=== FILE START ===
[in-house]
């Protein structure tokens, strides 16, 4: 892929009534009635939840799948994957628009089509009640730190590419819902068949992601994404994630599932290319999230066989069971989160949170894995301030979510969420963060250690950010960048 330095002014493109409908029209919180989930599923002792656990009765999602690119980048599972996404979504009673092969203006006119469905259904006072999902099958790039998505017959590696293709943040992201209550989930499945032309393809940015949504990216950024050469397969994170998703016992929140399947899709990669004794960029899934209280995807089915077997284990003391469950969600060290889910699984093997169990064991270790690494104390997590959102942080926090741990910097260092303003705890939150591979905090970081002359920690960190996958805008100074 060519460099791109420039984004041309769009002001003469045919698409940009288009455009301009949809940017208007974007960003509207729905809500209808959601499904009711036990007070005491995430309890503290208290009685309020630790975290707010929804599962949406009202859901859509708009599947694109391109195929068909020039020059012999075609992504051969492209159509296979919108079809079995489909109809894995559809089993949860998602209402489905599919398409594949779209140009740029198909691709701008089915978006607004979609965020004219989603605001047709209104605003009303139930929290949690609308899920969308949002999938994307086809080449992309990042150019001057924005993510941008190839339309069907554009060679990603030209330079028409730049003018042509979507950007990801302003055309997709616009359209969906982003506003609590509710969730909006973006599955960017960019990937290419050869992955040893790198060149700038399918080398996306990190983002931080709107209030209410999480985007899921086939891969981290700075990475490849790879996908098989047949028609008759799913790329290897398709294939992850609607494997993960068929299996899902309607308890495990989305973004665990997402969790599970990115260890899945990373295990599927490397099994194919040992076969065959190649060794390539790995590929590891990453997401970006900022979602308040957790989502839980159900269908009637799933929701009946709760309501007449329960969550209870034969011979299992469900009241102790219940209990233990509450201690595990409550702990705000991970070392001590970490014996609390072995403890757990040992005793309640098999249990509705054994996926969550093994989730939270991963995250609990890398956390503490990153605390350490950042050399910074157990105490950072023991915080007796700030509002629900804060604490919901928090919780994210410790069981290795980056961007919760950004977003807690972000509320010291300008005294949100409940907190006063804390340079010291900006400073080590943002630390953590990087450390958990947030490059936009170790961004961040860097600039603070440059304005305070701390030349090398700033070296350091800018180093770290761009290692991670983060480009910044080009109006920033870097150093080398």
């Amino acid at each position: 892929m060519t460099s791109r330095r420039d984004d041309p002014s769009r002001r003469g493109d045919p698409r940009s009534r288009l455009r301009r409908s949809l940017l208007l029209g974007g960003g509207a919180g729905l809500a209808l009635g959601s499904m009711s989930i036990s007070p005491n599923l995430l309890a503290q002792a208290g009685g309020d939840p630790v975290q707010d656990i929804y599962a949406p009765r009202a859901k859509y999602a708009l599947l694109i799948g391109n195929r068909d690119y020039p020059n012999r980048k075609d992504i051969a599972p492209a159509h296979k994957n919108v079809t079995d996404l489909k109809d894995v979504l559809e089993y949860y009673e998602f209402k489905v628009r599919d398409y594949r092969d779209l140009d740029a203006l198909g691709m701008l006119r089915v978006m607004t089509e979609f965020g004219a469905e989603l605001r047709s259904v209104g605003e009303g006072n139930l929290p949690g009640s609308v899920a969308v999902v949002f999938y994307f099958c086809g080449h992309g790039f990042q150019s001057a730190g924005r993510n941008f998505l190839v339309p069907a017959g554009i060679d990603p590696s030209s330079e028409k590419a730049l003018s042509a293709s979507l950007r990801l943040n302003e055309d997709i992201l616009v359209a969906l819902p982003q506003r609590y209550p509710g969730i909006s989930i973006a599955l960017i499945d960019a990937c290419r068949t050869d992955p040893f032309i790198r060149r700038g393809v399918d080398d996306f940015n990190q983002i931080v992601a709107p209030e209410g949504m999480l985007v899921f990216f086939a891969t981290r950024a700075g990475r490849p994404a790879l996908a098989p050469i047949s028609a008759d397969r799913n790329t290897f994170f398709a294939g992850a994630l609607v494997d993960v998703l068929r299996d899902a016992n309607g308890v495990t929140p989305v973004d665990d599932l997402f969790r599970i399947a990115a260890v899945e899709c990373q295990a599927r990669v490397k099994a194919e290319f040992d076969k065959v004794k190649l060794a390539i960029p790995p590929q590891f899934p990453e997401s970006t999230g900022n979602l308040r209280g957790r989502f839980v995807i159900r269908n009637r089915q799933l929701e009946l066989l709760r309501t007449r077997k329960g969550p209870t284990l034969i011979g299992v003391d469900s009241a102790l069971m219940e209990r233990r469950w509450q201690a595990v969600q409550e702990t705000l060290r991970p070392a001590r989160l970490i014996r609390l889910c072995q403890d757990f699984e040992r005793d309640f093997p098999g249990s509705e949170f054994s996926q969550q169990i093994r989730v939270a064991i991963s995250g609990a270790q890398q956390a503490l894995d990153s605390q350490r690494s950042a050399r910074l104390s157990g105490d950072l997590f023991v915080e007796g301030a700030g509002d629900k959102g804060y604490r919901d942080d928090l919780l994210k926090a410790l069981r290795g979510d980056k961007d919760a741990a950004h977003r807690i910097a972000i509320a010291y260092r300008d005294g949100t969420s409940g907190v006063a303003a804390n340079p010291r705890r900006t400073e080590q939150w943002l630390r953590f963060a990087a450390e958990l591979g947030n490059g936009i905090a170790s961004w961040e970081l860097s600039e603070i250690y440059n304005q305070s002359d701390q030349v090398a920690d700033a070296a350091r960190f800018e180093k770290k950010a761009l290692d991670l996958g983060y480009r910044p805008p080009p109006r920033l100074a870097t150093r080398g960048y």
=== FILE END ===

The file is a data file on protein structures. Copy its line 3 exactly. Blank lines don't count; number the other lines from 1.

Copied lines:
């Amino acid at each position: 892929m060519t460099s791109r330095r420039d984004d041309p002014s769009r002001r003469g493109d045919p698409r940009s009534r288009l455009r301009r409908s949809l940017l208007l029209g974007g960003g509207a919180g729905l809500a209808l009635g959601s499904m009711s989930i036990s007070p005491n599923l995430l309890a503290q002792a208290g009685g309020d939840p630790v975290q707010d656990i929804y599962a949406p009765r009202a859901k859509y999602a708009l599947l694109i799948g391109n195929r068909d690119y020039p020059n012999r980048k075609d992504i051969a599972p492209a159509h296979k994957n919108v079809t079995d996404l489909k109809d894995v979504l559809e089993y949860y009673e998602f209402k489905v628009r599919d398409y594949r092969d779209l140009d740029a203006l198909g691709m701008l006119r089915v978006m607004t089509e979609f965020g004219a469905e989603l605001r047709s259904v209104g605003e009303g006072n139930l929290p949690g009640s609308v899920a969308v999902v949002f999938y994307f099958c086809g080449h992309g790039f990042q150019s001057a730190g924005r993510n941008f998505l190839v339309p069907a017959g554009i060679d990603p590696s030209s330079e028409k590419a730049l003018s042509a293709s979507l950007r990801l943040n302003e055309d997709i992201l616009v359209a969906l819902p982003q506003r609590y209550p509710g969730i909006s989930i973006a599955l960017i499945d960019a990937c290419r068949t050869d992955p040893f032309i790198r060149r700038g393809v399918d080398d996306f940015n990190q983002i931080v992601a709107p209030e209410g949504m999480l985007v899921f990216f086939a891969t981290r950024a700075g990475r490849p994404a790879l996908a098989p050469i047949s028609a008759d397969r799913n790329t290897f994170f398709a294939g992850a994630l609607v494997d993960v998703l068929r299996d899902a016992n309607g308890v495990t929140p989305v973004d665990d599932l997402f969790r599970i399947a990115a260890v899945e899709c990373q295990a599927r990669v490397k099994a194919e290319f040992d076969k065959v004794k190649l060794a390539i960029p790995p590929q590891f899934p990453e997401s970006t999230g900022n979602l308040r209280g957790r989502f839980v995807i159900r269908n009637r089915q799933l929701e009946l066989l709760r309501t007449r077997k329960g969550p209870t284990l034969i011979g299992v003391d469900s009241a102790l069971m219940e209990r233990r469950w509450q201690a595990v969600q409550e702990t705000l060290r991970p070392a001590r989160l970490i014996r609390l889910c072995q403890d757990f699984e040992r005793d309640f093997p098999g249990s509705e949170f054994s996926q969550q169990i093994r989730v939270a064991i991963s995250g609990a270790q890398q956390a503490l894995d990153s605390q350490r690494s950042a050399r910074l104390s157990g105490d950072l997590f023991v915080e007796g301030a700030g509002d629900k959102g804060y604490r919901d942080d928090l919780l994210k926090a410790l069981r290795g979510d980056k961007d919760a741990a950004h977003r807690i910097a972000i509320a010291y260092r300008d005294g949100t969420s409940g907190v006063a303003a804390n340079p010291r705890r900006t400073e080590q939150w943002l630390r953590f963060a990087a450390e958990l591979g947030n490059g936009i905090a170790s961004w961040e970081l860097s600039e603070i250690y440059n304005q305070s002359d701390q030349v090398a920690d700033a070296a350091r960190f800018e180093k770290k950010a761009l290692d991670l996958g983060y480009r910044p805008p080009p109006r920033l100074a870097t150093r080398g960048y």